Posted By : The Animal Facts Editorial Team
Date: January 11, 2022 7:30 pm
Puspa the Sumatran orangutan is pictured at Adelaide Zoo
Photo Credit: Adrian Mann
An orangutan at Adelaide Zoo has undergone surgery after she became unwell with gallstones.
“Back in May, Sumatran Orangutan Puspa was looking far from her usual self for a few days. At one stage there, even a call from her favourite keepers couldn’t rouse her,” said Veterinarian David McLelland.
“Initially, we thought that Puspa might have been suffering from a reproductive tract problem, but couldn’t be sure without anaesthetising her to investigate further.
“Even though she recovered well from that initial episode, we decided to anaesthetise her for a full health check. Puspa is now an older lady, and it was preferable to do this while she was otherwise well in herself rather than wait for her to become unwell again.
The gallstones which were removed from Puspa during her recent surgery
Photo Credit: Zoos SA
For her examination Puspa went on a trip outside of the zoo to the nearby SA Health and Medical Research Institute (SAHMRI). Here vets were able to make use of the advanced medical equipment.
“Once under anaesthetic, we transported her to SAHMRI’s Preclinical, Imaging and Research Laboratories (PIRL) for a CT scan, along with a complete range of blood tests, and a thorough physical exam. For this procedure we consulted with human gynaecologists, had rheumatologists and an occupational therapist from Uni SA investigate some concerns in her hands and feet, and had Anthony Nicholson, veterinary anaesthetist at the University of Adelaide, assisting.
“Xander Huising, veterinary diagnostic imaging specialist, helped with the CT scan, which revealed a number of gallstones, along with inflammation of the bile duct and gallbladder, but no reproductive tract abnormalities.
“We knew that it was in Puspa’s best interests to have surgery, so we were delighted to have Dr John Chen, Director of SA Liver Transplant Unit at Flinders Medical Centre, and Dr Eu Ling Neo, Head of Hepatopancreatobiliary Surgery at the Royal Adelaide Hospital, agree to assist us.
“We discussed the pros and cons of the various procedures performed in humans with gallstones, based on the CT findings and on our patient being an orangutan.
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Vets decided to take on the surgery and once again SAHMRI stepped in to help with the surgery.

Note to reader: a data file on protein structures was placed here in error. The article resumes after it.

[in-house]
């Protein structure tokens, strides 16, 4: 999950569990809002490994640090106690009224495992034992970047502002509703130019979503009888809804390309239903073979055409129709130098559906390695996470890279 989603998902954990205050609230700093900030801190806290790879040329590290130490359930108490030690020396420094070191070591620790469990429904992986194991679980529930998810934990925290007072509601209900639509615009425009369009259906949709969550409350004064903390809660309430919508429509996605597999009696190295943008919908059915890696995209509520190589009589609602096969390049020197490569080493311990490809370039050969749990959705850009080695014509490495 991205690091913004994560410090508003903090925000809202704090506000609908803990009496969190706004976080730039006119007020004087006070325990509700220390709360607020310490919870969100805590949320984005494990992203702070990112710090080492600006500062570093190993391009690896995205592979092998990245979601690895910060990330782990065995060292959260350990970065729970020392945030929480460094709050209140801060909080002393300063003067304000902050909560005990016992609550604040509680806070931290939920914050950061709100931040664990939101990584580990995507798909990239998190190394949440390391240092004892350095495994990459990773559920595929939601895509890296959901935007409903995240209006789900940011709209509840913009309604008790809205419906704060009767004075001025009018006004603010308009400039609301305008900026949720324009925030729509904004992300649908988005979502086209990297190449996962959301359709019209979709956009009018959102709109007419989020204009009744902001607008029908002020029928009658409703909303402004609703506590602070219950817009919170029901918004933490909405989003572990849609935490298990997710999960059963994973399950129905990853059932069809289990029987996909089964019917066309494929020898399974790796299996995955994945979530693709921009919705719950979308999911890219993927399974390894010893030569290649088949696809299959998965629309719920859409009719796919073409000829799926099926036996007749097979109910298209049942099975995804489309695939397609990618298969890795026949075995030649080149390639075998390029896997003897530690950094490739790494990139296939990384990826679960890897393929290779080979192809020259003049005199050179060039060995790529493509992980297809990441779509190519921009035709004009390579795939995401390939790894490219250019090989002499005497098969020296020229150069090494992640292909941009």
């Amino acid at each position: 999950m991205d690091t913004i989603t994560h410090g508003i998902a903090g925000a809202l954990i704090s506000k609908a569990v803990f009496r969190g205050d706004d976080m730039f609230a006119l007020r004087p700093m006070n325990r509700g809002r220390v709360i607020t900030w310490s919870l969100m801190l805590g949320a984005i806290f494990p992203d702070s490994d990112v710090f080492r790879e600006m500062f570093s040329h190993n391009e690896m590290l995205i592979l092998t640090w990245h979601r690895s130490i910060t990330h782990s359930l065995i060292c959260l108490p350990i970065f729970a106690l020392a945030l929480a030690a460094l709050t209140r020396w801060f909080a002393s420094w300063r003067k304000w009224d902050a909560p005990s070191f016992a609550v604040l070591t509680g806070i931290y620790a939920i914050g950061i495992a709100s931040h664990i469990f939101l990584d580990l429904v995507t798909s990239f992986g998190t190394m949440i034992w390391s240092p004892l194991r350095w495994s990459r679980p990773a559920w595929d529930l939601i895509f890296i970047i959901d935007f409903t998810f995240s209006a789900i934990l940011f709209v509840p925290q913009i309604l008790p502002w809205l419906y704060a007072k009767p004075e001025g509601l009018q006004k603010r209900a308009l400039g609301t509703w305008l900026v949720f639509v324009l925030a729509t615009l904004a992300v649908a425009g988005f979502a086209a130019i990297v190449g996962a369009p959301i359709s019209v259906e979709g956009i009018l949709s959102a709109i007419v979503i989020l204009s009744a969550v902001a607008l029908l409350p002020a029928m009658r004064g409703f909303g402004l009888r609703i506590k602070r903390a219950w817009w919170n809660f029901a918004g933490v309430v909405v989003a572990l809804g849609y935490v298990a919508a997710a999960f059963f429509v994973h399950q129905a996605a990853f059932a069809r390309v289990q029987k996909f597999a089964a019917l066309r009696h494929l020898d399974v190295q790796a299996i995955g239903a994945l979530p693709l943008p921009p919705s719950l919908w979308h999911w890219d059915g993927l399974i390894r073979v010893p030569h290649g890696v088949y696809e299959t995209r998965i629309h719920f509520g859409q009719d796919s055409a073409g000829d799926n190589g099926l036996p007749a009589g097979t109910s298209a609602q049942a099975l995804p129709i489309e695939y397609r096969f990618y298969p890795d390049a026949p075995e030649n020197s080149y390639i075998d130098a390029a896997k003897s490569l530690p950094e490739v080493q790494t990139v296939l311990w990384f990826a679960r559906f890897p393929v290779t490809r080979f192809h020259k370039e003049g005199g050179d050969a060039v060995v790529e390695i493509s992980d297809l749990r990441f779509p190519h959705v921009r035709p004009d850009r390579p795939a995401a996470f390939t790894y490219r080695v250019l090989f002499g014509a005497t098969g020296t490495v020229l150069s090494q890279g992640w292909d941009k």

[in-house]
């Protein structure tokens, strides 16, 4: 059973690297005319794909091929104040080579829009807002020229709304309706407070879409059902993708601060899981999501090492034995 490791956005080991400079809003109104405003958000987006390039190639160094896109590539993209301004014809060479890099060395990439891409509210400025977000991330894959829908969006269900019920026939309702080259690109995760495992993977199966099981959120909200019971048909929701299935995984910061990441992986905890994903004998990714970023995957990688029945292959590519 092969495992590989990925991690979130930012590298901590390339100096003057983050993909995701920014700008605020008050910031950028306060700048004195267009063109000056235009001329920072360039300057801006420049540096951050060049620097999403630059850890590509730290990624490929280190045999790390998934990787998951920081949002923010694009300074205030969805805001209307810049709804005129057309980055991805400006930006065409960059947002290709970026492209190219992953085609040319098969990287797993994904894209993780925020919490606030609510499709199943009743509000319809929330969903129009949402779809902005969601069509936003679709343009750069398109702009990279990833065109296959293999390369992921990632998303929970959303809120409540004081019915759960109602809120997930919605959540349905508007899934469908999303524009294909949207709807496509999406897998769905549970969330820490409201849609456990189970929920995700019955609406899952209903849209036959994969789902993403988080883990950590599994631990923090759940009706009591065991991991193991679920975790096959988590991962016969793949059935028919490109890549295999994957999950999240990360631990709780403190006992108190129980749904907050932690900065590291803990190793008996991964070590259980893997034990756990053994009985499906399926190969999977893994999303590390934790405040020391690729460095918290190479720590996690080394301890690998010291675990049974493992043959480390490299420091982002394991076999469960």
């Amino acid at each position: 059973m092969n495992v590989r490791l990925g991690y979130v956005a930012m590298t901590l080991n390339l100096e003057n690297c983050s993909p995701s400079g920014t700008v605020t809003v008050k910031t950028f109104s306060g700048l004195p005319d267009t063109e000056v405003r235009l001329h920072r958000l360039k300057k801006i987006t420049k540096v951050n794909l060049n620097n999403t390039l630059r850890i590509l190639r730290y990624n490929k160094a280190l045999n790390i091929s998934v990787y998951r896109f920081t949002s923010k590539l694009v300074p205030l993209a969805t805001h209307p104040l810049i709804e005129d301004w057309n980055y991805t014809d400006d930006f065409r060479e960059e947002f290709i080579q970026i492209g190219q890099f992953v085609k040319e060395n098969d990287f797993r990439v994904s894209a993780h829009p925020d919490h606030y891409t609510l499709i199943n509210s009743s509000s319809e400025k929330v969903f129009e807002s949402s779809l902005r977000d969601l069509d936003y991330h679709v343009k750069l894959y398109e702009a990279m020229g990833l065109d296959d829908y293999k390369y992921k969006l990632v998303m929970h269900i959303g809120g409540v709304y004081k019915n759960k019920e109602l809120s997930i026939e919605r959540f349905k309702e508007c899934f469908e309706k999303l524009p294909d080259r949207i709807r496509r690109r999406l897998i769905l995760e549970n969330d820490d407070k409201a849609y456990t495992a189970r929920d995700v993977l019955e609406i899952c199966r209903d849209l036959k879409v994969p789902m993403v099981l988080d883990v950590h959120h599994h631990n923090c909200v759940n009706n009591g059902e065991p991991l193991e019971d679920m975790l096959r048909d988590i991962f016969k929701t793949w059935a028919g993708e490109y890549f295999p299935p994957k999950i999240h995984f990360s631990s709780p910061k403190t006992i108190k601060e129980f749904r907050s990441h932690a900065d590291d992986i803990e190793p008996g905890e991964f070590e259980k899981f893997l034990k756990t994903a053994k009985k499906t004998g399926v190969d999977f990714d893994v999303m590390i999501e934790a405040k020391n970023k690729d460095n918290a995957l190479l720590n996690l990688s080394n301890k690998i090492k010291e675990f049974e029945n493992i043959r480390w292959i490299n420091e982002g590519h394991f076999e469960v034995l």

“The approach we decided on gave us the best chance of removing all the stones and the gallbladder in one procedure and minimise the risk of complications during and after surgery.
“The wonderful team at SAHMRi-PIRL again allowed us to use their facilities for the surgery. Puspa could not have been in better hands on the operating table with Dr Chen and Dr Neo volunteering their time to perform the surgery, with assistance from Kerryn Carter, scrub nurse at Flinders Private Hospital. A number of required consumables were also donated by Flinders Private Hospital.
“Additionally, the procedure was greatly enhanced by the use of a high tech videoscope, made available to us by Endotherapeutics Pty Ltd, to allow detailed exploration of the bile duct.
“Surgery was definitely the right decision. The surgeons removed nine sizeable gallstones along with a very unhappy looking gallbladder. You have to think Puspa will feel better to be relieved of all that. And it has been so great to be able to pull together such a fabulous and diverse team to provide Puspa with the best possible care.
“Puspa has recovered very well since surgery under the watchful eye of her wonderful keepers, and has been very good at leaving her stitches alone. While she can’t tell us directly that she is feeling better, she is eating really well and has been out and about and climbing,” finished David.
Puspa is 46 years old having been born at Perth Zoo in 1975. She moved to Adelaide Zoo in 2011. Her home is shared with a male orangutan, Kluet.
Puspa during her surgery to remove her gall bladder
An X-ray of Puspa prior to her surgery showing the gallstones
Photo Credit: Zoos SA
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